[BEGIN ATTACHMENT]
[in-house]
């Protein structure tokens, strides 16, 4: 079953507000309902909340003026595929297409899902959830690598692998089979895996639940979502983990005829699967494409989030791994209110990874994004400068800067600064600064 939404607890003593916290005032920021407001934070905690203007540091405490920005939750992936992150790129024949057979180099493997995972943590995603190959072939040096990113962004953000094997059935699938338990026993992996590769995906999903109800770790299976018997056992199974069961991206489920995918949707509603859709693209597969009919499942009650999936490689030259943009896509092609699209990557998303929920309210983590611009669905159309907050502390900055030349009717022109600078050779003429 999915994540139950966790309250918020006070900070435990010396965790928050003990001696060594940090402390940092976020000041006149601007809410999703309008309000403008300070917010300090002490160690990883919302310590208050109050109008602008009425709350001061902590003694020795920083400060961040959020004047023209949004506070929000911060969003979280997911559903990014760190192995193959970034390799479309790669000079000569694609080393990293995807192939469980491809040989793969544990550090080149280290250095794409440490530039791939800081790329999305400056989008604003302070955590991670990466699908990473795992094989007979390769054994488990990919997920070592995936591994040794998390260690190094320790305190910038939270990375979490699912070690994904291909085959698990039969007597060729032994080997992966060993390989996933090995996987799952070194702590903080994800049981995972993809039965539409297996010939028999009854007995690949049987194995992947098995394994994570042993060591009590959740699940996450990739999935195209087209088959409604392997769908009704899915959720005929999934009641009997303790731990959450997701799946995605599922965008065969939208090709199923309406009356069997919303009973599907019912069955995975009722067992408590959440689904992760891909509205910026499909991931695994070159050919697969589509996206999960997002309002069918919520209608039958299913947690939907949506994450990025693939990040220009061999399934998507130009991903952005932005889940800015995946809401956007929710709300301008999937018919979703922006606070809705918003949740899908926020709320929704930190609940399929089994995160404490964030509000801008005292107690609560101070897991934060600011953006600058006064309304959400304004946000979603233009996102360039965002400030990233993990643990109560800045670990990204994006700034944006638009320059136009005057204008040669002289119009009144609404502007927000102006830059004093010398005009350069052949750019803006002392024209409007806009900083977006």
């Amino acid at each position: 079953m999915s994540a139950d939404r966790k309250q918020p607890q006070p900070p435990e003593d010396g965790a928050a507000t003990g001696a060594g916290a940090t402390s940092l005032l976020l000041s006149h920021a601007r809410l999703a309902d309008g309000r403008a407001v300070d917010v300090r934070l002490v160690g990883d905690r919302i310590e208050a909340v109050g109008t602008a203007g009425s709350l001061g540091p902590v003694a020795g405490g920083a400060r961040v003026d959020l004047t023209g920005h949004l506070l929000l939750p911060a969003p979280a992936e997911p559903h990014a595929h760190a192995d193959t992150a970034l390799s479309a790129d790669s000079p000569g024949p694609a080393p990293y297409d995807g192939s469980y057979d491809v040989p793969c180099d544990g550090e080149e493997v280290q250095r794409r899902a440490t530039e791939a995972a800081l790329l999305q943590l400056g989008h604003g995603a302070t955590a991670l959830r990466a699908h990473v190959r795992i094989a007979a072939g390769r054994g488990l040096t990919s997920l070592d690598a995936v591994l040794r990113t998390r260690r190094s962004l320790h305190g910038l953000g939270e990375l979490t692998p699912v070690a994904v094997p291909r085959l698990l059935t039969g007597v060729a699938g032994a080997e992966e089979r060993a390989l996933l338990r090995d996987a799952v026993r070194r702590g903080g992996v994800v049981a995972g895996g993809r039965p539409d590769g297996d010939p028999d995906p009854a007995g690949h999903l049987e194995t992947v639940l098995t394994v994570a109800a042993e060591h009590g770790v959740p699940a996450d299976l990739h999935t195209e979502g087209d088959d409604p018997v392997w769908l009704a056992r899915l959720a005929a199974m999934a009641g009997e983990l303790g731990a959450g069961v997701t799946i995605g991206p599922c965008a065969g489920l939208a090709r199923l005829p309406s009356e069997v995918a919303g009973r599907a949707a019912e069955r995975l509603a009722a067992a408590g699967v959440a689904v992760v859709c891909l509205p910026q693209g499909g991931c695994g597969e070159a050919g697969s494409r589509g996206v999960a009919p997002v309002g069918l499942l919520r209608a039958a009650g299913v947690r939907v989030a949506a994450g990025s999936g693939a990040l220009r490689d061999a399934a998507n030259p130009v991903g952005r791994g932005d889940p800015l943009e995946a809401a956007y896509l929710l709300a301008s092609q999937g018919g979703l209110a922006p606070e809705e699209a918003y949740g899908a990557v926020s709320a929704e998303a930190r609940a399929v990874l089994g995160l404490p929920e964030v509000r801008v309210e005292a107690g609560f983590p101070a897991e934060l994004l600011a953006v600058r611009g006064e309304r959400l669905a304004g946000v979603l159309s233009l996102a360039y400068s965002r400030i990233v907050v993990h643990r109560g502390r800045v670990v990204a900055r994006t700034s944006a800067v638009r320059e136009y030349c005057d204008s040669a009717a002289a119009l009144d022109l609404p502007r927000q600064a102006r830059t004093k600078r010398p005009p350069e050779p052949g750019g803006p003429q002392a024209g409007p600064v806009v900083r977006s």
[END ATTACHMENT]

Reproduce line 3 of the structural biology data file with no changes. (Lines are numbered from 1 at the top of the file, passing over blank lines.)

């Amino acid at each position: 079953m999915s994540a139950d939404r966790k309250q918020p607890q006070p900070p435990e003593d010396g965790a928050a507000t003990g001696a060594g916290a940090t402390s940092l005032l976020l000041s006149h920021a601007r809410l999703a309902d309008g309000r403008a407001v300070d917010v300090r934070l002490v160690g990883d905690r919302i310590e208050a909340v109050g109008t602008a203007g009425s709350l001061g540091p902590v003694a020795g405490g920083a400060r961040v003026d959020l004047t023209g920005h949004l506070l929000l939750p911060a969003p979280a992936e997911p559903h990014a595929h760190a192995d193959t992150a970034l390799s479309a790129d790669s000079p000569g024949p694609a080393p990293y297409d995807g192939s469980y057979d491809v040989p793969c180099d544990g550090e080149e493997v280290q250095r794409r899902a440490t530039e791939a995972a800081l790329l999305q943590l400056g989008h604003g995603a302070t955590a991670l959830r990466a699908h990473v190959r795992i094989a007979a072939g390769r054994g488990l040096t990919s997920l070592d690598a995936v591994l040794r990113t998390r260690r190094s962004l320790h305190g910038l953000g939270e990375l979490t692998p699912v070690a994904v094997p291909r085959l698990l059935t039969g007597v060729a699938g032994a080997e992966e089979r060993a390989l996933l338990r090995d996987a799952v026993r070194r702590g903080g992996v994800v049981a995972g895996g993809r039965p539409d590769g297996d010939p028999d995906p009854a007995g690949h999903l049987e194995t992947v639940l098995t394994v994570a109800a042993e060591h009590g770790v959740p699940a996450d299976l990739h999935t195209e979502g087209d088959d409604p018997v392997w769908l009704a056992r899915l959720a005929a199974m999934a009641g009997e983990l303790g731990a959450g069961v997701t799946i995605g991206p599922c965008a065969g489920l939208a090709r199923l005829p309406s009356e069997v995918a919303g009973r599907a949707a019912e069955r995975l509603a009722a067992a408590g699967v959440a689904v992760v859709c891909l509205p910026q693209g499909g991931c695994g597969e070159a050919g697969s494409r589509g996206v999960a009919p997002v309002g069918l499942l919520r209608a039958a009650g299913v947690r939907v989030a949506a994450g990025s999936g693939a990040l220009r490689d061999a399934a998507n030259p130009v991903g952005r791994g932005d889940p800015l943009e995946a809401a956007y896509l929710l709300a301008s092609q999937g018919g979703l209110a922006p606070e809705e699209a918003y949740g899908a990557v926020s709320a929704e998303a930190r609940a399929v990874l089994g995160l404490p929920e964030v509000r801008v309210e005292a107690g609560f983590p101070a897991e934060l994004l600011a953006v600058r611009g006064e309304r959400l669905a304004g946000v979603l159309s233009l996102a360039y400068s965002r400030i990233v907050v993990h643990r109560g502390r800045v670990v990204a900055r994006t700034s944006a800067v638009r320059e136009y030349c005057d204008s040669a009717a002289a119009l009144d022109l609404p502007r927000q600064a102006r830059t004093k600078r010398p005009p350069e050779p052949g750019g803006p003429q002392a024209g409007p600064v806009v900083r977006s």